Rennet is a complex natural enzyme that is produced in mammalian stomachs to digest milk. Animal rennet is typically extracted from the inner linings of the stomachs of young animals, usually cows or pigs. It is the younger animals who need this rennet to fully digest their mother's milk; older animals do not yield as many necessary enzymes, hence if older animals are used, more stomach lining must be used to produce the same quantity of rennet.
In order to extract the rennet from the stomach linings, a chemical process is used in which the linings are dissolved in a mixture of acid and other solvent. This facilitates the transfer of the enzymes from the stomach linings to the solvent. The final stage involves neutralizing the acid. At the completion of this process, the rennet is available in a viscous liquid form. It is this form of rennet that is actually added to the milk for the coagulation process.
Of interest to note is that most of this final viscous liquid is actually solvent (water, salt and acid remnants); typically less than 1% of the liquid used is actual animal enzyme. The amount of rennet solvent needed for the manufacture of cheese is quite insignificant – as an example, in the factory that I visited in Holland, a small beaker of solvent rennet was added to a large vat of prepared milk.
The Islamic Ruling on Animal Rennet
From an Islamic perspective, animal rennet can be divided into three categories:
Firstly, the rennet derived from animals that have been slaughtered in accordance with the Sharīaah. There is no difference of opinion that such rennet is completely pure.
Secondly, the rennet derived from permissible animals (e.g., cows, sheep and goats) that have not been slaughtered according to the Sharīaah – for example, a cow that has been killed by a means other than ritual slaughtering (zabh). With regards to this second category, there is a difference of opinion amongst the classical scholars (manifested in the four madhabs) regarding the permissibility of such rennet – the opinion of Abū Hanīfa, one of the two opinions narrated from Ahmad (and the one chosen by Ibn Qudāmah), and the opinion of Ibn Taymiyyah, was that such rennet was pure, hence the cheese derived from it would also be considered pure. Other scholars, including the relied upon position in the Shafī'ī and Mālikī schools, is that such rennet is impure, and the cheese derived from it also impure. Many later Hanafīs, disagreeing with Abū Hanīfa's view on this matter, also claimed that such rennet is impure (for some modern fatwas, the reader is referred here).
Thirdly, the rennet derived from impermissible animals, such as pigs. There is no significant difference of opinion that such rennet is impure, as the source of it is impure. Just like the meat, milk and bones of such animals are impure, similarly the rennet derived from their stomachs is also impure. Rennet of the second category would be permissible for Muslims to produce, buy, or sell if they followed the opinion that it is pure (and this is the correct opinion insha Allāh). However, since porcine rennet is Harām, it is impermissible for Muslims to manufacture or sell such rennet, based on the Hadīth, “When Allāh prohibits a matter, He prohibits its price” [Narrated by Ahmad]. The 'price' in this Hadīth means buying and selling the product.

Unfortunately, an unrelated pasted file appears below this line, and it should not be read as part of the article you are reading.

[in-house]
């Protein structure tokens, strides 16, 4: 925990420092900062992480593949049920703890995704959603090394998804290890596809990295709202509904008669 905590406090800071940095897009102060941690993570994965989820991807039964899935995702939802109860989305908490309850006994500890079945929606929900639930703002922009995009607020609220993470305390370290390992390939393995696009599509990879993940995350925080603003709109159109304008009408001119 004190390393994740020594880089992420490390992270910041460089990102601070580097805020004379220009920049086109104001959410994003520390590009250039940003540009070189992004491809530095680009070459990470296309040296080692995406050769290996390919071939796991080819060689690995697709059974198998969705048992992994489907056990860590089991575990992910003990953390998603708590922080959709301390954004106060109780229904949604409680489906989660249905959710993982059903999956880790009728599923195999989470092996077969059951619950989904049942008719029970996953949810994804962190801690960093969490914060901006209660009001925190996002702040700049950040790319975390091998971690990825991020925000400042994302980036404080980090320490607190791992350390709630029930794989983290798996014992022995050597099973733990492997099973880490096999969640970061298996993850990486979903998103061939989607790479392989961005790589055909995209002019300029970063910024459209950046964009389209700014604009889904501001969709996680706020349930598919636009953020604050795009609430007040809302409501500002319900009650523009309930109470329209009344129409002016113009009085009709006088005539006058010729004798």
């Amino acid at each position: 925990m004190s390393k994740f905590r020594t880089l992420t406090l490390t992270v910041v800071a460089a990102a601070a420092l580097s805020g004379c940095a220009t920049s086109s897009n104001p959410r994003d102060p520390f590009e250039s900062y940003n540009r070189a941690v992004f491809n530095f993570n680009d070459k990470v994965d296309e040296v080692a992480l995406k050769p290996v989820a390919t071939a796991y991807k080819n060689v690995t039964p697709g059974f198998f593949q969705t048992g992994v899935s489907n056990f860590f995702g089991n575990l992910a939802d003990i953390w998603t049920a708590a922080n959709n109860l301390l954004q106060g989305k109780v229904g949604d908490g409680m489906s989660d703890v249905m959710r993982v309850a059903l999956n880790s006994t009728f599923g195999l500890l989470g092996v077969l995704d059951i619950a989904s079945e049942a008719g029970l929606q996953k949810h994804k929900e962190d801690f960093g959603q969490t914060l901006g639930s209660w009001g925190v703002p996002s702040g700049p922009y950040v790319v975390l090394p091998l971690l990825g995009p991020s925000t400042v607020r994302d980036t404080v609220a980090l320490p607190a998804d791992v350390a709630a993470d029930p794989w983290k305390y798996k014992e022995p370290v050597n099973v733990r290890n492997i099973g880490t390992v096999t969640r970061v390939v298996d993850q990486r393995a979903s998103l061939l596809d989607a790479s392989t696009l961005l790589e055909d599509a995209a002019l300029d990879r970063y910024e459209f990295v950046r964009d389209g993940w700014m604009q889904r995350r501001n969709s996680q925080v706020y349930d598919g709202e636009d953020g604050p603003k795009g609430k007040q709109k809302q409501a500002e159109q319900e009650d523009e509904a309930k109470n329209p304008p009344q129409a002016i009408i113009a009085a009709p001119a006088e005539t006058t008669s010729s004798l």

Having said that, this ruling [viz., that porcine rennet is impermissible to sell or consume] should not be confused with another one: buying, selling and (most importantly) eating cheese manufactured with porcine rennet. Most Muslims simply do not understand that the two rulings are not necessarily identical, hence the confusion.Thus, to reiterate, cheese manufactured with animal rennet of the second and third categories is what is at dispute here. This article will not discuss the ruling of the second category of rennet in detail because, as shall be seen, if cheese from the third category is shown to be Halāl, then ipso facto cheese from the second category will also be considered permissible.
The Islamic Ruling on Cheese Derived from Porcine Rennet
There are two issues which need to be considered in order to derive the Islamic ruling on cheese: firstly, does the rennet undergo a chemical transformation when it is extracted from its source, and secondly, the quantity of rennet vis-à-vis the other ingredients. Both of these issues have a direct and immediate effect on the permissibility or impermissibility of such cheese. [Of interest is to note that although this article is specifically about cheese, these two foundational premises may be extrapolated to derive rulings on all substances and food items.] The first issue, that of a complete chemical transformation, is called in Arabic istihāla. Istihāla basically answers the question: If an impure substance undergoes a complete and total chemical transformation into a pure substance, is that sufficient to consider it to be pure? The classic example used by the early scholars is that of vinegar derived from wine: if left in the right circumstances or agitated in a specific manner, any bottle of wine will undergo a chemical transformation and become vinegar. This resultant vinegar is completely harmless and does not intoxicate.